• Parvovirus arthritis is a contagious, viral form of arthritis that may cause flu-like symptoms and rashes. Children suffering from the fifth disease (Erythema infectiosum) due to parvovirus will have a classic slapped-cheek appearance of rashes. Although parvovirus arthritis resolves within a few weeks, some patients may keep experiencing ongoing symptoms.
  • Lyme disease is caused by a spirochete (bacteria) contracted via the bite of an infected deer tick. The condition typically reveals IA symptoms in later stages but in some cases may include early symptoms such as rashes, chills, fever, fatigue, headache, and an aching neck. Although blood testing is useful once arthritis develops, it may be falsely negative if tested fairly early in Lyme disease.
  • Systemic lupus erythematosus (SLE) or lupus is an inflammatory condition that usually involves all systems of the human body. Arthritis is one of the single most common ways for lupus to present, and lupus arthritis appears similar to the early stages of rheumatoid arthritis. Some of the common signs of lupus include sun-sensitive skin rashes, mouth sores, rapid hair loss, chest pain with a deep breath, and a positive ANA blood test.

Diagnosis of Autoimmune Arthritis

A doctor usually asks the patient about their symptoms, including what worsens them and what, if anything, improves the discomfort. They also ask about other medical conditions the individual is suffering from and what medicines they’re taking.

A doctor is likely to recommend a range of tests to know more about a patient’s health and find out which joints are affected. Examples of diagnostic tests for autoimmune arthritis may include:

  • Imaging scans, such as CT scans, x-rays, or MRIs help identify areas of joint damage
  • Blood testing, including rheumatoid factor, red blood cell count, antibodies to certain peptide types, and erythrocyte sedimentation rates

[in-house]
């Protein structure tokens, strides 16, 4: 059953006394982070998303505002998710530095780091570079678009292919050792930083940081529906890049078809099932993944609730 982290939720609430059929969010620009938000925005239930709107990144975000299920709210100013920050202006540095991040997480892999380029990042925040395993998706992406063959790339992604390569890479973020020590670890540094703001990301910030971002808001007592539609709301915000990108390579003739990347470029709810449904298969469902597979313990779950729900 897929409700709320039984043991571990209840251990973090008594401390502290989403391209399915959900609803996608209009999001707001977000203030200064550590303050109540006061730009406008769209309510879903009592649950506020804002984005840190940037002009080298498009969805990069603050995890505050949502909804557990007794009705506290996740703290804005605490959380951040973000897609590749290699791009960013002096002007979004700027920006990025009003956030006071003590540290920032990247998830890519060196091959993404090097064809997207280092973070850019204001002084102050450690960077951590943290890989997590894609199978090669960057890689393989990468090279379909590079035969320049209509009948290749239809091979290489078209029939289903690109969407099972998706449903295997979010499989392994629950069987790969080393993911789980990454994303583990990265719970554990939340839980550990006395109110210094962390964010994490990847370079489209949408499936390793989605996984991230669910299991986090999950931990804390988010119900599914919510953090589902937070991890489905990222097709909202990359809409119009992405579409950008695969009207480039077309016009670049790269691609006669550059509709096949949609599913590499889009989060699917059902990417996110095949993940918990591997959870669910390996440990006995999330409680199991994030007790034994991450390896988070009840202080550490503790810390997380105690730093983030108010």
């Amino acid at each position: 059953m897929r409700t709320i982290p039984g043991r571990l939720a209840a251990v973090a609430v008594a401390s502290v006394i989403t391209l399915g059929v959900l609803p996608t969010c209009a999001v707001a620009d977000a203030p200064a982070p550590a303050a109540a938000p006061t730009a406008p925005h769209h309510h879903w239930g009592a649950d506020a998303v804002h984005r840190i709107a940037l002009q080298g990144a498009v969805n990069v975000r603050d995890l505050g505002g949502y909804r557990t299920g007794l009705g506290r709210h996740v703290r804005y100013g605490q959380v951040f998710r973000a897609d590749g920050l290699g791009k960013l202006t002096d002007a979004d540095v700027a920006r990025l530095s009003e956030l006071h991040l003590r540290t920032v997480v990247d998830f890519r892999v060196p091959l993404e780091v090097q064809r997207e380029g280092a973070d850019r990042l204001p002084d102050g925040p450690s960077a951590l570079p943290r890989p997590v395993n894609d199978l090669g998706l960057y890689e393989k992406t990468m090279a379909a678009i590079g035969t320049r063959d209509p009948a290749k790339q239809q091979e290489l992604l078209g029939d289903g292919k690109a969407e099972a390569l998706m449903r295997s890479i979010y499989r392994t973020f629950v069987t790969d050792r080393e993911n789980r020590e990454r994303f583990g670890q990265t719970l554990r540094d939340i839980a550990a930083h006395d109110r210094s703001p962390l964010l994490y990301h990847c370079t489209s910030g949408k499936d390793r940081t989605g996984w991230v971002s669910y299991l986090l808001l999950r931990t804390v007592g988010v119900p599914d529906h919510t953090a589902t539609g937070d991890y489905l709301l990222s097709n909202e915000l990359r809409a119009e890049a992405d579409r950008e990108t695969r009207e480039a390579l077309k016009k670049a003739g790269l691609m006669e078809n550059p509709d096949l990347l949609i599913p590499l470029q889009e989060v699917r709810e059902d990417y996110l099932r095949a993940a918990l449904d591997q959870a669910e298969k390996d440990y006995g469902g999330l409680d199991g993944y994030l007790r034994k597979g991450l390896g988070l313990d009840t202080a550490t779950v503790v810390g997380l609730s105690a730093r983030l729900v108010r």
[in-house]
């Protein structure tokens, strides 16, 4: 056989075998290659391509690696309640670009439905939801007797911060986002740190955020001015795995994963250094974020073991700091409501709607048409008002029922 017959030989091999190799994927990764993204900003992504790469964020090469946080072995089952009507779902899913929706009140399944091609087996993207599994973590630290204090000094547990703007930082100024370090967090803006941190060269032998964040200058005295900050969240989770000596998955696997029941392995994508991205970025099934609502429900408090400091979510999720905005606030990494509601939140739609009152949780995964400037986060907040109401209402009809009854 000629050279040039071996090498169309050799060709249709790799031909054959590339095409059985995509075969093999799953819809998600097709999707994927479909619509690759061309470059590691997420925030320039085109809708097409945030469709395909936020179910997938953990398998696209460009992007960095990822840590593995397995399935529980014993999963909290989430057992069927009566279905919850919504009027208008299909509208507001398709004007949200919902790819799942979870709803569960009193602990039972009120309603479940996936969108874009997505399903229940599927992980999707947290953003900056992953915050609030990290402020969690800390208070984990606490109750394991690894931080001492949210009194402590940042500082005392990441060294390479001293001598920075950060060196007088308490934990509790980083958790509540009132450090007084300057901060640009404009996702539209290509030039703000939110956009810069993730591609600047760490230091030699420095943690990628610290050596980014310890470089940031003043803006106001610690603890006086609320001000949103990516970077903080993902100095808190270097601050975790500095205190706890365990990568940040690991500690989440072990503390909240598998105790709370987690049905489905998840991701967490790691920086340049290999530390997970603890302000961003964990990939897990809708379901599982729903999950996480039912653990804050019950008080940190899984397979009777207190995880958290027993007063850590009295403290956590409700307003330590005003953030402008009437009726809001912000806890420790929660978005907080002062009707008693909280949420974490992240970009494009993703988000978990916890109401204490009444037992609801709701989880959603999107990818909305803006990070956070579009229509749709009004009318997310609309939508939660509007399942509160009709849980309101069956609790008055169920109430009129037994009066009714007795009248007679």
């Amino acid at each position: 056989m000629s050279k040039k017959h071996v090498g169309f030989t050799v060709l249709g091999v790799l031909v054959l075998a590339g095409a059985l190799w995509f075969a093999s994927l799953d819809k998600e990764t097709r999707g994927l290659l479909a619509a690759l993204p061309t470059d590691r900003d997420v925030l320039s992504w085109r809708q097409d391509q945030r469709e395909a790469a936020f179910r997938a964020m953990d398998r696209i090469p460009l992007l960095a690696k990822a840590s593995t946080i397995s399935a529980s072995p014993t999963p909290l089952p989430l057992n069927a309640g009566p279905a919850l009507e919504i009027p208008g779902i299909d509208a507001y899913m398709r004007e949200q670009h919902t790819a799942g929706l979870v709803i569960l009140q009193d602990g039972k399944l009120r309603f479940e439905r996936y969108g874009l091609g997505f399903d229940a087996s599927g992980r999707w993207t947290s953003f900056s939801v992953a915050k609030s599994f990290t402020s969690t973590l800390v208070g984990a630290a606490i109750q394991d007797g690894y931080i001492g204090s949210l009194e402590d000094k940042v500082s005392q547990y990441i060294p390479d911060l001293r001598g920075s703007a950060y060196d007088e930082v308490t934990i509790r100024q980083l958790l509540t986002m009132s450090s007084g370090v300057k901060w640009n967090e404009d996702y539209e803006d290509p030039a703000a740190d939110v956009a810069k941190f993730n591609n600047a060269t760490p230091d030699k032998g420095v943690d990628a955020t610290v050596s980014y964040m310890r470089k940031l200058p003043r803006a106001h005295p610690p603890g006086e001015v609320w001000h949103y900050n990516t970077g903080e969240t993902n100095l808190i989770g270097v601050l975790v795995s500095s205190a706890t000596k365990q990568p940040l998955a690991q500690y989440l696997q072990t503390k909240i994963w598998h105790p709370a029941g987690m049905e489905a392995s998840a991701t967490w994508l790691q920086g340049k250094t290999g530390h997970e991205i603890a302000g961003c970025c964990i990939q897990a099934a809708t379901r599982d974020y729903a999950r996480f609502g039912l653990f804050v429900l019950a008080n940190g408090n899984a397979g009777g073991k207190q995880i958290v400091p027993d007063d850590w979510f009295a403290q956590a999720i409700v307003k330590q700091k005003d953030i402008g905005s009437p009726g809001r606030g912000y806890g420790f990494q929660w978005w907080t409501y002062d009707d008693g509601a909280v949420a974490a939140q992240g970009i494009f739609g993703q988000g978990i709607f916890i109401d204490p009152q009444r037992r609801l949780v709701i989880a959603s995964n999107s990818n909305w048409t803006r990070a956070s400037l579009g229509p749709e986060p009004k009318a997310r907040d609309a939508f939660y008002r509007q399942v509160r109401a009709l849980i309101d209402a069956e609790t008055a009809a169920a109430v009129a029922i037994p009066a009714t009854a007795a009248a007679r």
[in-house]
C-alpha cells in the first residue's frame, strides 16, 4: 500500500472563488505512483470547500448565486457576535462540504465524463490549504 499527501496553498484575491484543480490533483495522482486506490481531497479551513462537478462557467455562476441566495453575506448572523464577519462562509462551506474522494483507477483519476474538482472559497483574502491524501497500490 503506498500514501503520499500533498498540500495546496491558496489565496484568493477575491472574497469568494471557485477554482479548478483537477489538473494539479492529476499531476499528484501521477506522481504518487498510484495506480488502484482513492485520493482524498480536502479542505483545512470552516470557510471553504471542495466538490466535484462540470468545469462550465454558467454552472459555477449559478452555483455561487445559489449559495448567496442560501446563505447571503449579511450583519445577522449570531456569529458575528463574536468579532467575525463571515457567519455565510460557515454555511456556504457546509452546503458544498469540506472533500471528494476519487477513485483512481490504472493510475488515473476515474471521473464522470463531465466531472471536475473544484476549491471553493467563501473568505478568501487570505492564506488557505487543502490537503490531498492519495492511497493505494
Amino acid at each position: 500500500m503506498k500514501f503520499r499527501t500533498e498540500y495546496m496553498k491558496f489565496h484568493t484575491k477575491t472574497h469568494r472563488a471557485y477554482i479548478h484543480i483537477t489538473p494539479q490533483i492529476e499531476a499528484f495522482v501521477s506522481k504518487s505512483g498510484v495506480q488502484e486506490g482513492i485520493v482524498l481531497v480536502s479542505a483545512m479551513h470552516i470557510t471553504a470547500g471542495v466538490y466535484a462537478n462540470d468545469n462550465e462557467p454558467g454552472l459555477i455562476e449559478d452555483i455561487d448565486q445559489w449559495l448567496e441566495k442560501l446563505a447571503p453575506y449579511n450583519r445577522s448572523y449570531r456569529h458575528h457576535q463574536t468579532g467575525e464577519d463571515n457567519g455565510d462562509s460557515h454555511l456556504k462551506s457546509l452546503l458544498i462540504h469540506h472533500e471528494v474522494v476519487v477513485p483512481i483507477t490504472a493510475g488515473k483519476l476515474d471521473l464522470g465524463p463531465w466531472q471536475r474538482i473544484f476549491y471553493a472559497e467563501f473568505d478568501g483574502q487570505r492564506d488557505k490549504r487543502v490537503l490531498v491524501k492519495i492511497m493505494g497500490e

• Tissue samples are also used to confirm conditions like psoriasis.

There is no single test that can definitively diagnose an autoimmune arthritis type. Often, diagnosis involves the patient undergoing several tests to rule out the possibility of other conditions and other kinds of arthritis.

Treatment of Autoimmune Arthritis

Some individuals with mild forms of autoimmune arthritis can benefit from nonsteroidal anti-inflammatory medications.

Conventional disease-modifying anti-rheumatic drugs (DMARDs) are a class of medications also used to treat inflammatory types of arthritis, such as psoriatic and rheumatoid arthritis. Conventional DMARDs are only used to treat inflammatory arthritis; they are not used to manage osteoarthritis. DMARDs work well in most cases; although, they may take six to 12 weeks to start having an effect.

Shutting down the inflammatory process that causes inflammatory arthritis can take long but healthy joints are worth the wait.

If DMARDs are not as effective in treating autoimmune arthritis, doctors may prescribe biologic agents or response modifiers known as biologic agents. These medications block immune system communications which could lead to autoimmune arthritis.